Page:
The Year’s Best Bits

BY / Dec 21 2023 /

My favourite reading, listening and watching of 2023

At the end of every year I look back on the previous 12 months and pull out the best things I’ve read, watched, or listened to.

This year, I devoted a significant amount of time to exploring topics that I would categorize as “surprisingly important, yet not widely discussed.”

MidJourney AI

The Purpose of Wealth?

When we formed our new firm in February of this year, we decided to call it Sapient Capital. Sapient means “acutely insightful and wise.” Put simply, wisdom is knowing what’s important. It’s the ability to pursue what you love and ignore what you don’t. The foundation provided by wealth can provide that freedom.

Curiosity helps show you what you love, so it’s a core driver of the pursuit of wisdom. I believe it is a force that can guide us to a far superior place that our limited-but-loud egos. It’s also much more powerful and mysterious than we typically give it credit for. I’ve found compelling support for this idea from at least six different fields. As a result, the central idea of this year was exploring the mystery of curiosity.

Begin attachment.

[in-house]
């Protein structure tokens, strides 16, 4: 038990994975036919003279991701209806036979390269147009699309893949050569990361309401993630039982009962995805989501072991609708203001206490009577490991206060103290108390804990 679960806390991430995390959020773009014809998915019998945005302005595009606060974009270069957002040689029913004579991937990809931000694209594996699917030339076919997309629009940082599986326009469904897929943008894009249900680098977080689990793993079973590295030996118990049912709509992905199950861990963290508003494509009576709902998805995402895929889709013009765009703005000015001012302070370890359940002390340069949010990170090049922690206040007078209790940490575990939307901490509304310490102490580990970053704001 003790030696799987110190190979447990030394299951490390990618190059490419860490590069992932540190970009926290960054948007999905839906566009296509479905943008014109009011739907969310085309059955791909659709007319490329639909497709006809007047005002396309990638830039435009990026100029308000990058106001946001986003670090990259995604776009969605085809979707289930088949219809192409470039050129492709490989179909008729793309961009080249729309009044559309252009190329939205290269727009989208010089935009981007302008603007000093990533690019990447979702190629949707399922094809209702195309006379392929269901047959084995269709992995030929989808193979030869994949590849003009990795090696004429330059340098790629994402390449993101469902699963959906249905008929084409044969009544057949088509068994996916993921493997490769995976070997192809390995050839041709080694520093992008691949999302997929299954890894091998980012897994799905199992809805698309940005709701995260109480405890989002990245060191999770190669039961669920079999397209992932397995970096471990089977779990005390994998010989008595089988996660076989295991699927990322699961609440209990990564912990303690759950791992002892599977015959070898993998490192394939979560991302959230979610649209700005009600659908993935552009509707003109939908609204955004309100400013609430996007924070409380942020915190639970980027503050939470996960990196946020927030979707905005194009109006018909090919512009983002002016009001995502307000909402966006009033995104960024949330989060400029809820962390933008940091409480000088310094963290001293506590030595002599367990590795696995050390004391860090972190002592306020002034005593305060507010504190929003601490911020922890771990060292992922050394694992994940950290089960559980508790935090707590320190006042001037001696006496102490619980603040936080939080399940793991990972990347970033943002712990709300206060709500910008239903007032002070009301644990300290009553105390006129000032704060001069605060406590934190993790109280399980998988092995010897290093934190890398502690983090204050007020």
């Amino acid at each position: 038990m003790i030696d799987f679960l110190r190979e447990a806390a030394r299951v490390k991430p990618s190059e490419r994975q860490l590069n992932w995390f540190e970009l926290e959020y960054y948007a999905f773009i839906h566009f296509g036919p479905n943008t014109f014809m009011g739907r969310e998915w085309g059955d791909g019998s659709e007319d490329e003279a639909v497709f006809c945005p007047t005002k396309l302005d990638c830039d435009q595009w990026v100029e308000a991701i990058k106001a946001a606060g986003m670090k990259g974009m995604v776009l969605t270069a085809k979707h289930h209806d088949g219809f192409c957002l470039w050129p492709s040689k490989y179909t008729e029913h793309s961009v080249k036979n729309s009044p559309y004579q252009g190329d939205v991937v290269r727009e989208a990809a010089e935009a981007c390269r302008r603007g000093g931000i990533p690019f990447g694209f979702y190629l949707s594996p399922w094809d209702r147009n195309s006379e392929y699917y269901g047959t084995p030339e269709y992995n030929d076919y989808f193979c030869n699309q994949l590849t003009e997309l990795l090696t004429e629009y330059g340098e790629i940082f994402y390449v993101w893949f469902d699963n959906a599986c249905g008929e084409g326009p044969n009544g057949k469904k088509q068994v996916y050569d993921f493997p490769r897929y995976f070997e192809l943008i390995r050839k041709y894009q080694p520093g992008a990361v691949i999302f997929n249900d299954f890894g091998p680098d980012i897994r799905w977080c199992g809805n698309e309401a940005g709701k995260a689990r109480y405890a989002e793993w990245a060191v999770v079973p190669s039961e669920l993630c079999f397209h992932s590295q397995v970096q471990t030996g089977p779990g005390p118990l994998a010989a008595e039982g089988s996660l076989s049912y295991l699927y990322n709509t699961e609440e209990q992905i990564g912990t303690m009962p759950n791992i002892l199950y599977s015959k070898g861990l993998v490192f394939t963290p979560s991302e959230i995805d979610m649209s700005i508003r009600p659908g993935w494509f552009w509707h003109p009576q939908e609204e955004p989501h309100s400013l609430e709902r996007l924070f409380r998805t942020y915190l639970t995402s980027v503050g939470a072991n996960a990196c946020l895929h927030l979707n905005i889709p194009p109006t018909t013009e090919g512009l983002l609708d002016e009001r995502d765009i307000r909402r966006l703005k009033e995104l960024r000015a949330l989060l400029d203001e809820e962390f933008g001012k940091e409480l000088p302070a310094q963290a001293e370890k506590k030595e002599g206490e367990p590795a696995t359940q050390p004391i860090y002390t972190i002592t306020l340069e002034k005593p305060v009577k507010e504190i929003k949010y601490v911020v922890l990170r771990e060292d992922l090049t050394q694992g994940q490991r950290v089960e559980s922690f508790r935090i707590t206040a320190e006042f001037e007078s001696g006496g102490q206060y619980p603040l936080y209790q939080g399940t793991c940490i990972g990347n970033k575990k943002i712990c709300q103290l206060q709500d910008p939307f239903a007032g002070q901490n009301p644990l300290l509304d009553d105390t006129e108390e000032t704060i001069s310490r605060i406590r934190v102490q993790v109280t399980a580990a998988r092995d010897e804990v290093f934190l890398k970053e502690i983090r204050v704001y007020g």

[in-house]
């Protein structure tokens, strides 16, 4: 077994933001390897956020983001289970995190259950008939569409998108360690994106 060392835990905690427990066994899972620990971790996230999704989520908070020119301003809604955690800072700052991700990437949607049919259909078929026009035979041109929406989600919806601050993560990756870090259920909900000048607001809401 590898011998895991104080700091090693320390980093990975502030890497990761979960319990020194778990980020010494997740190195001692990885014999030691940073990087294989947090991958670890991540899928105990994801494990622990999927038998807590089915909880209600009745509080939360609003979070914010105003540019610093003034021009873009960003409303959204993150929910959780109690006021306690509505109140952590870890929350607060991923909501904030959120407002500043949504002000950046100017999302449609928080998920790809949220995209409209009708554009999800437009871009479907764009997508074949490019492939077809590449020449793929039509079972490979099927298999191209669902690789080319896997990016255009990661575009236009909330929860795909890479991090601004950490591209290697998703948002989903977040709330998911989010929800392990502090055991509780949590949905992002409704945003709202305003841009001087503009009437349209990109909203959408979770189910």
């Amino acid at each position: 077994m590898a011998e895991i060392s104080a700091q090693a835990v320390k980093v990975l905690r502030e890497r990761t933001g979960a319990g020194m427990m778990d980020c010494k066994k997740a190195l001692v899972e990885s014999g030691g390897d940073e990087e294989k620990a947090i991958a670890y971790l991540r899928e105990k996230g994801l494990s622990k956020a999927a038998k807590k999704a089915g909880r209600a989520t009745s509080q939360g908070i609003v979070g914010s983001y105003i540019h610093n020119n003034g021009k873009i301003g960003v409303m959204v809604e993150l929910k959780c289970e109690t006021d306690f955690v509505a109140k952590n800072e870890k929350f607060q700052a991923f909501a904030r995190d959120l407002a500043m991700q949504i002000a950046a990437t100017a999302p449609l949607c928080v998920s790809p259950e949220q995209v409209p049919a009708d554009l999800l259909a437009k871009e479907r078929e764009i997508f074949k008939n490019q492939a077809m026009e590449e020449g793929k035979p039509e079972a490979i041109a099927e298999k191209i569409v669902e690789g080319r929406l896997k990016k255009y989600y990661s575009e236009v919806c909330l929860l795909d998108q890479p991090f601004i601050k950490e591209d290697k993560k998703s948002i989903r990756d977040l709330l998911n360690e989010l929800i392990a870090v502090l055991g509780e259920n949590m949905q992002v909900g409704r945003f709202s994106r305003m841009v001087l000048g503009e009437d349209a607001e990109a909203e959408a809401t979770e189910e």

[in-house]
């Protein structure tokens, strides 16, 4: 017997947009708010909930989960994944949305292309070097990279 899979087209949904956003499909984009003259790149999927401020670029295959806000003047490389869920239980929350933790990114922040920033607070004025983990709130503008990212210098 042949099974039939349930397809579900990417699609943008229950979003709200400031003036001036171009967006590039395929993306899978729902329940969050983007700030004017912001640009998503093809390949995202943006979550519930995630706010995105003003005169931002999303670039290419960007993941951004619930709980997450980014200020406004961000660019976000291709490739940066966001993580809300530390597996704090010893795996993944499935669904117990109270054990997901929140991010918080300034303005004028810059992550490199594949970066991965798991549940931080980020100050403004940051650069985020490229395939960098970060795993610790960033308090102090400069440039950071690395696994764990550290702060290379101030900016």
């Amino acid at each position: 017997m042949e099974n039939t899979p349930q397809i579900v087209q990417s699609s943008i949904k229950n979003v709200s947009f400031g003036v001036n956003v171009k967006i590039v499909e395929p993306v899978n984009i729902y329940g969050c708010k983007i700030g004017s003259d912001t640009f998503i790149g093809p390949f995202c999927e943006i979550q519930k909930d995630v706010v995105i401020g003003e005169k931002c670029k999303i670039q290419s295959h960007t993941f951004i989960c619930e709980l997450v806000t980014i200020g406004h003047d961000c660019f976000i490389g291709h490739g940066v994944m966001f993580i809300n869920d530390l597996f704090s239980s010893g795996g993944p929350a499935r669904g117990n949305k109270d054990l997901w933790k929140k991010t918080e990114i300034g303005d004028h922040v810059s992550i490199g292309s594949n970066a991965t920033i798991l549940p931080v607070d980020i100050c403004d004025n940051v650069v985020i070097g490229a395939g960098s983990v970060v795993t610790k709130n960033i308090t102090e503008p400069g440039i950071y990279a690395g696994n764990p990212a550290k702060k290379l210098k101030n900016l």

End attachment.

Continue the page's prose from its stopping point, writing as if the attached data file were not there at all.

Curiosity was also at the core of the single best essay I read this year, Paul Graham’s How To Do Great Work:

Curiosity is the best guide. Your curiosity never lies, and it knows more than you do about what’s worth paying attention to.

Notice how often that word has come up. If you asked an oracle the secret to doing great work and the oracle replied with a single word, my bet would be on “curiosity.”

That doesn’t translate directly to advice. It’s not enough just to be curious, and you can’t command curiosity anyway. But you can nurture it and let it drive you.

Curiosity is the key to all four steps in doing great work: it will choose the field for you, get you to the frontier, cause you to notice the gaps in it, and drive you to explore them. The whole process is a kind of dance with curiosity.

Thanks so much to those of you that welcomed me as a guest on your podcasts this year. The interview that probably does the best job of explaining this year’s theme, specifically in relation to wealth management, was my appearance on Barron’s Advisor with Steve Sanduski.

Markets and investing.